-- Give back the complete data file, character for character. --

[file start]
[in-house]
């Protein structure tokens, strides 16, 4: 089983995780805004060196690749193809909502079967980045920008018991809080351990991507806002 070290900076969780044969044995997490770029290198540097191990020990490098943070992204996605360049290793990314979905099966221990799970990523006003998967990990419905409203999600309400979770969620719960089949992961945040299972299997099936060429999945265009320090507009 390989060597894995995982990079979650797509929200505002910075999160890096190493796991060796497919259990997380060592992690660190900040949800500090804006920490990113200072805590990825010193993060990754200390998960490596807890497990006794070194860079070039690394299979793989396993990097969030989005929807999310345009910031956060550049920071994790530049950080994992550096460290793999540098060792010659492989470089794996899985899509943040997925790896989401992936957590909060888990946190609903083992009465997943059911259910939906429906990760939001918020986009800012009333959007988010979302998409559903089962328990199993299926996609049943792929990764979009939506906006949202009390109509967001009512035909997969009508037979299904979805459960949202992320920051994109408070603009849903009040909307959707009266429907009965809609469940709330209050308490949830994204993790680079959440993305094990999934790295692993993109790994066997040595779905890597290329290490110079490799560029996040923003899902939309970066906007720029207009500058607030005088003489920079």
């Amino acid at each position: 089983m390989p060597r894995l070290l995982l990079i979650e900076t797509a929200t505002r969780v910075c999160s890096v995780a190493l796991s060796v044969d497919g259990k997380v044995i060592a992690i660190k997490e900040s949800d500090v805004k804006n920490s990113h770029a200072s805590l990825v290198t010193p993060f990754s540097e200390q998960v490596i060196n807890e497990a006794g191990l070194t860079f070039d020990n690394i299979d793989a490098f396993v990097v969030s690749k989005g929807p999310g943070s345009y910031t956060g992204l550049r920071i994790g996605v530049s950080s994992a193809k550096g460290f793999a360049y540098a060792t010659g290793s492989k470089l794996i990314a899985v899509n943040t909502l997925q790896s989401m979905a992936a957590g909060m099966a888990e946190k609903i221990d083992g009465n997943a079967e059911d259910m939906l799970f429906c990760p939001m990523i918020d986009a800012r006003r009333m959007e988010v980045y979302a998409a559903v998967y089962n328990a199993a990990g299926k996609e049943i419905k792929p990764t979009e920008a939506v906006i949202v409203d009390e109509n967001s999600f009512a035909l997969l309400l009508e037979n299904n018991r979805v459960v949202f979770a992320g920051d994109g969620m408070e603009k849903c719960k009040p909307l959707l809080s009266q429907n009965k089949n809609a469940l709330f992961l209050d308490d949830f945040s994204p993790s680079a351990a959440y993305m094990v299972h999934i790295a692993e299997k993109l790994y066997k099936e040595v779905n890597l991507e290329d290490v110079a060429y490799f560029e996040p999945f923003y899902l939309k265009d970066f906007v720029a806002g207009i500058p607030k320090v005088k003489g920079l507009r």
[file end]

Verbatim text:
[in-house]
């Protein structure tokens, strides 16, 4: 089983995780805004060196690749193809909502079967980045920008018991809080351990991507806002 070290900076969780044969044995997490770029290198540097191990020990490098943070992204996605360049290793990314979905099966221990799970990523006003998967990990419905409203999600309400979770969620719960089949992961945040299972299997099936060429999945265009320090507009 390989060597894995995982990079979650797509929200505002910075999160890096190493796991060796497919259990997380060592992690660190900040949800500090804006920490990113200072805590990825010193993060990754200390998960490596807890497990006794070194860079070039690394299979793989396993990097969030989005929807999310345009910031956060550049920071994790530049950080994992550096460290793999540098060792010659492989470089794996899985899509943040997925790896989401992936957590909060888990946190609903083992009465997943059911259910939906429906990760939001918020986009800012009333959007988010979302998409559903089962328990199993299926996609049943792929990764979009939506906006949202009390109509967001009512035909997969009508037979299904979805459960949202992320920051994109408070603009849903009040909307959707009266429907009965809609469940709330209050308490949830994204993790680079959440993305094990999934790295692993993109790994066997040595779905890597290329290490110079490799560029996040923003899902939309970066906007720029207009500058607030005088003489920079």
């Amino acid at each position: 089983m390989p060597r894995l070290l995982l990079i979650e900076t797509a929200t505002r969780v910075c999160s890096v995780a190493l796991s060796v044969d497919g259990k997380v044995i060592a992690i660190k997490e900040s949800d500090v805004k804006n920490s990113h770029a200072s805590l990825v290198t010193p993060f990754s540097e200390q998960v490596i060196n807890e497990a006794g191990l070194t860079f070039d020990n690394i299979d793989a490098f396993v990097v969030s690749k989005g929807p999310g943070s345009y910031t956060g992204l550049r920071i994790g996605v530049s950080s994992a193809k550096g460290f793999a360049y540098a060792t010659g290793s492989k470089l794996i990314a899985v899509n943040t909502l997925q790896s989401m979905a992936a957590g909060m099966a888990e946190k609903i221990d083992g009465n997943a079967e059911d259910m939906l799970f429906c990760p939001m990523i918020d986009a800012r006003r009333m959007e988010v980045y979302a998409a559903v998967y089962n328990a199993a990990g299926k996609e049943i419905k792929p990764t979009e920008a939506v906006i949202v409203d009390e109509n967001s999600f009512a035909l997969l309400l009508e037979n299904n018991r979805v459960v949202f979770a992320g920051d994109g969620m408070e603009k849903c719960k009040p909307l959707l809080s009266q429907n009965k089949n809609a469940l709330f992961l209050d308490d949830f945040s994204p993790s680079a351990a959440y993305m094990v299972h999934i790295a692993e299997k993109l790994y066997k099936e040595v779905n890597l991507e290329d290490v110079a060429y490799f560029e996040p999945f923003y899902l939309k265009d970066f906007v720029a806002g207009i500058p607030k320090v005088k003489g920079l507009r």